There are some situations where / or root partition is running out of disk space in Linux. Even compressing and deleting old log files did not help, so in such cases we are left with no option but to extend / filesystem. In this article, we will demonstrate how to extend xfs based root partition without lvm in a Linux system.

If we talk about the logical steps, first we have to add additional space to OS disk and then use growpart and xfs_growfs commands to extend the root partition (or filesystem).

I am assuming we have a Linux based Virtual Machine running either on KVM hypervisor or VMware or VirtualBox. In this machine, we have 10 GB XFS based / root partition and want to extend it till 20 GB.

Let’s dive into the actual steps,

Step 1) Verify the root partition size

Login to the Linux machine and run below df command to view current size of root partition,

$ df -Th / Filesystem     Type  Size  Used Avail Use% Mounted on /dev/sda2      xfs    10G  9.1G  991M  91% / $

Verify the size of OS disk using lsblk and fdisk commands

$ lsblk /dev/sda $ sudo fdisk -l /dev/sda

View-OS-Disk-Size-Linux

Above output shows that size of OS disk is 12 GB. We have two partitions as /boot & /.

Step 2) Increase the size of OS disk  

Increase the size of OS disk, in my case I will change OS disk size from 12 GB to 22 GB as I want to extend / partition by 10 GB.

Depending on the environment, one must perform this action. In my case I have a VM running inside a VirtualBox, so first stop it and extend the disk size as shown,

OS-Disk-Size-VirtualBox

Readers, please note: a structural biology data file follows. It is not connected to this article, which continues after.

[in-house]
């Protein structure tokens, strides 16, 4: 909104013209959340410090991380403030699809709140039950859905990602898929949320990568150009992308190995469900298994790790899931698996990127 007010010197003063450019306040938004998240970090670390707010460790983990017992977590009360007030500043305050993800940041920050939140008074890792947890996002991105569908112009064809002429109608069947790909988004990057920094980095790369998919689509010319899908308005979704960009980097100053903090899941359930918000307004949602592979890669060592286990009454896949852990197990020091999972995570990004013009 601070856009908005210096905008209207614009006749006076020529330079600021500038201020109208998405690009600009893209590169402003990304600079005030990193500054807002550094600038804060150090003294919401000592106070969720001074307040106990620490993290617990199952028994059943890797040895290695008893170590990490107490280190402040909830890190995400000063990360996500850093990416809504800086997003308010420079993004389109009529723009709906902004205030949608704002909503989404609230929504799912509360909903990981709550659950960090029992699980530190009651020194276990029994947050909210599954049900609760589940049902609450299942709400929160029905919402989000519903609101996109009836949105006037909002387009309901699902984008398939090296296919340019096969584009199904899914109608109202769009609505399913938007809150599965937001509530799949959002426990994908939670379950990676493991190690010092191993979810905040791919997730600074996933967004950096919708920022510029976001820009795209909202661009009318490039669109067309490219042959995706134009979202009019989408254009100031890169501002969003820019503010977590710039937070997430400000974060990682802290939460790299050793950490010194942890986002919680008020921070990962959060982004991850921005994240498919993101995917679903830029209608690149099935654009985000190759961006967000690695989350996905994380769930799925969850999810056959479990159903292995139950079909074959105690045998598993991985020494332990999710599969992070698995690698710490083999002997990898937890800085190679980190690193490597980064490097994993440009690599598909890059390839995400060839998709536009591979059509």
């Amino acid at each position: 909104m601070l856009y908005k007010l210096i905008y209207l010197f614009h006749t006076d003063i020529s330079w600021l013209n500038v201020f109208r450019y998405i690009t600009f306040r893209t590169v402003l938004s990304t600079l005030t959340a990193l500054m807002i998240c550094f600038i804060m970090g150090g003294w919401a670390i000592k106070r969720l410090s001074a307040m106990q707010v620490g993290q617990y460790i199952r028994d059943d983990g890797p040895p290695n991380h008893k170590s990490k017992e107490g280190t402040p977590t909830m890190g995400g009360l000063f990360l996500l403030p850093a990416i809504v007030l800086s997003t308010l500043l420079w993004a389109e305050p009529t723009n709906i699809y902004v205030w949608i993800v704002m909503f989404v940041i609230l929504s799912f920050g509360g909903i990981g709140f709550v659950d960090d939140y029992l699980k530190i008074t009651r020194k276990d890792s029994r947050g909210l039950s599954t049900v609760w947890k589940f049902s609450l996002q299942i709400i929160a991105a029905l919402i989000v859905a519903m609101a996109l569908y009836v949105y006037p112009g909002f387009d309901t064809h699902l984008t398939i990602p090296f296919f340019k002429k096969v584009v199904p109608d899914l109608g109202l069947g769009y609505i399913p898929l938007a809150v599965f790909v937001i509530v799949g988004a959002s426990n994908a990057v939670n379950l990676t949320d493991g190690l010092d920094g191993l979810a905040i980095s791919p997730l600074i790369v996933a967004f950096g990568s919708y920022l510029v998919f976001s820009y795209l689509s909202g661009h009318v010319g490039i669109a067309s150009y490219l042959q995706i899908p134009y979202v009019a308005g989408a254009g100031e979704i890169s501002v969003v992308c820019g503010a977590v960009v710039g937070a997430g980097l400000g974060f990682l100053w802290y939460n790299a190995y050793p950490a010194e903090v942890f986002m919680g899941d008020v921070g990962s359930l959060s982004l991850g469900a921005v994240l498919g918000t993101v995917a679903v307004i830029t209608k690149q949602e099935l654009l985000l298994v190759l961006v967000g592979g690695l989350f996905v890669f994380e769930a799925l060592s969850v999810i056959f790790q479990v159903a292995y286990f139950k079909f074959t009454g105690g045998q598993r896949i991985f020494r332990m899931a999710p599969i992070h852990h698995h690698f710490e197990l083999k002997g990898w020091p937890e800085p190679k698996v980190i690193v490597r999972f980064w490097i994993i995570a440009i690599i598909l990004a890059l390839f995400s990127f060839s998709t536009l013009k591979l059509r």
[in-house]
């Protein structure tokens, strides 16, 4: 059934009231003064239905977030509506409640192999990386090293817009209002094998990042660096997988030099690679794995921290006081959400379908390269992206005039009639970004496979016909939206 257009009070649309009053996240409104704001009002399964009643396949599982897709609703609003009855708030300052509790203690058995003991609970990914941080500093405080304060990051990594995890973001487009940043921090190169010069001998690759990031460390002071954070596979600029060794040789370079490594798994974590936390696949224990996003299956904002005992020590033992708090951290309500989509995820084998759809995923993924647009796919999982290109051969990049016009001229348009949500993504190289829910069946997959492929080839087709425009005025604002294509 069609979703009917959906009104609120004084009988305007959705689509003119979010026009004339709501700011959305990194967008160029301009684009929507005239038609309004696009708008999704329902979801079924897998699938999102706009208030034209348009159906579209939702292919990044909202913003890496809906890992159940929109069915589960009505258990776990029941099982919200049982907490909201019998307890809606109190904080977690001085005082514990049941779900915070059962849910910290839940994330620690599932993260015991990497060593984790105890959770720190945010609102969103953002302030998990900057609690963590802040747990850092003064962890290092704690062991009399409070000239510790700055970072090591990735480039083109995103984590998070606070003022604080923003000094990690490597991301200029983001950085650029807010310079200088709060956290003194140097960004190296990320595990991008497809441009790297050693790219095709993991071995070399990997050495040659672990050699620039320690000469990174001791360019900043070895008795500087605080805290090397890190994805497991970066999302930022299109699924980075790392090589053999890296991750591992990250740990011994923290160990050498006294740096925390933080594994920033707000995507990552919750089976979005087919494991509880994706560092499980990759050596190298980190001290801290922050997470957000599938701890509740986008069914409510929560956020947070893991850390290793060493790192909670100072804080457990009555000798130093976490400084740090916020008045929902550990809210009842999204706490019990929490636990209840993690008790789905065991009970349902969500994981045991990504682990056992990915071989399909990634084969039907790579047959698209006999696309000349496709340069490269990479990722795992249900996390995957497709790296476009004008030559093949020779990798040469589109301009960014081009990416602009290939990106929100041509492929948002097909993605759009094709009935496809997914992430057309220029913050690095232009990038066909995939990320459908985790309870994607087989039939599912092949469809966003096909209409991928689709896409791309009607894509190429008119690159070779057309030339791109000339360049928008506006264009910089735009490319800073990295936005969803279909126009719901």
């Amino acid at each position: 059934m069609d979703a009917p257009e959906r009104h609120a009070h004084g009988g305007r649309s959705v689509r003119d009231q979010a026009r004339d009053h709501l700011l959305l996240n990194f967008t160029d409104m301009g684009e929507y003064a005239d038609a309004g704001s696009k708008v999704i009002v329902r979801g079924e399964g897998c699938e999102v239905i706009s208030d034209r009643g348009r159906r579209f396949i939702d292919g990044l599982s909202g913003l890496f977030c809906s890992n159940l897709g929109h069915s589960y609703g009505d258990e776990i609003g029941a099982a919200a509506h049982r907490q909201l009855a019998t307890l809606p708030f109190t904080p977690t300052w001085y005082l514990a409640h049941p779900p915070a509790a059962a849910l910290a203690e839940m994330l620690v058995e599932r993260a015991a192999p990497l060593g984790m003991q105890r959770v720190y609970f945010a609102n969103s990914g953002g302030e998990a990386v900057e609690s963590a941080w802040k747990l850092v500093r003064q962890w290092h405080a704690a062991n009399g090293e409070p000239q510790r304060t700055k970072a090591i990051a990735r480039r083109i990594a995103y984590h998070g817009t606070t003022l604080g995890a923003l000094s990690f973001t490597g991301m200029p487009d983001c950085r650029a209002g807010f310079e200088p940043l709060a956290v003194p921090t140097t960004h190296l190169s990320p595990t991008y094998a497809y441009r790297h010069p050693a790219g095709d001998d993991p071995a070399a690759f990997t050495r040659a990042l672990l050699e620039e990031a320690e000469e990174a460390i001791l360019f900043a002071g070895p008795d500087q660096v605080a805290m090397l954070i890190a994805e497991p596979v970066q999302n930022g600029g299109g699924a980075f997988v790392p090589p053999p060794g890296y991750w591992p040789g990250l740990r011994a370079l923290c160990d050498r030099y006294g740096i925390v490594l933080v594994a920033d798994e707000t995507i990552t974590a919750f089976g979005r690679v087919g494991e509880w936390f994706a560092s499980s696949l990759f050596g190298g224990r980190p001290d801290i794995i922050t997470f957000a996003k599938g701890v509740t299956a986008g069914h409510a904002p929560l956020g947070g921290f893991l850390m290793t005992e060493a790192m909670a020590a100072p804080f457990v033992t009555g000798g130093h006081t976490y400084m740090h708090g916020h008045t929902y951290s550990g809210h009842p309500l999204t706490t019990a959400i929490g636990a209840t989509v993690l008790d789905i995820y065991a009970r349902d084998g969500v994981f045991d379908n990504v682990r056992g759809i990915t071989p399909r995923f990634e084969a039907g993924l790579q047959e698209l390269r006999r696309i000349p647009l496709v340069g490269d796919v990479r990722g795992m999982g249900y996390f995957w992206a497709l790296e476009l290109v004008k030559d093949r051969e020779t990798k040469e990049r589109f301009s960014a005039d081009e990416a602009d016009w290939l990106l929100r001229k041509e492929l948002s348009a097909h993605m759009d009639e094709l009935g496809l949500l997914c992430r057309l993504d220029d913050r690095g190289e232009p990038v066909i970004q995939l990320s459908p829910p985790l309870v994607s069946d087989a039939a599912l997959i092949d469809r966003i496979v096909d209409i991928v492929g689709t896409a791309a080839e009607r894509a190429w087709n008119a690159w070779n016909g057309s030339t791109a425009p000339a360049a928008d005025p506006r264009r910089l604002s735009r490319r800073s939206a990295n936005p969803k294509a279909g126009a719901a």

Change the size and set it as 22 GB

Change-OS-Disk-VirtualBox

Click on apply and then start the virtual machine.

Step 3) Extend root partition based on xfs filesystem

To extend root partition we need growpart and xfs_growfs commands or utilities. But these are not available in the default installation, so let’s first install these using the following command,

$ sudo apt install cloud-guest-utils gdisk -y         // For Ubuntu & Debian $ sudo dnf install cloud-utils-growpart gdisk -y   // For RHEL 8 / CentOS 8 $ sudo yum install cloud-utils-growpart gdisk -y   // For RHEL 7 / CentOS 7

Once above packages are installed, view OS disk size with lsblk and fdisk commands,

Updated-OS-Disk-size-linux

Above output confirms that OS disk size is now 22 GB, now let’s extend root partition using following commands,

Run growpart command on 2nd partition of /dev/sda disk (we have used 2 as partition number because our root partition is 2nd on the disk).

$ sudo growpart /dev/sda 2

Note: growpart command will rewrite the partition table so that partition takes all the space.

Verify the lsblk output for / partition,

$ lsblk

lsblk-command-output-after-growpart

Now run xfs_growfs command to extend the root filesystem,

$ sudo xfs_growfs /

Extend-XFS-Root-Partition-Linux

Verify the size of / file system using df -Th command,

[sysops@linuxtechi ~]$ df -Th / Filesystem     Type  Size  Used Avail Use% Mounted on /dev/sda2      xfs    20G  9.2G   11G  46% / [sysops@linuxtechi ~]$

Perfect above output shows that / partition has been extended to 20 GB. That’s all from this article. I hope you have found it informative. Please do share your feedback and comments in the below comments section.

The post How to Extend XFS Root Partition without LVM in Linux first appeared on LinuxTechi.

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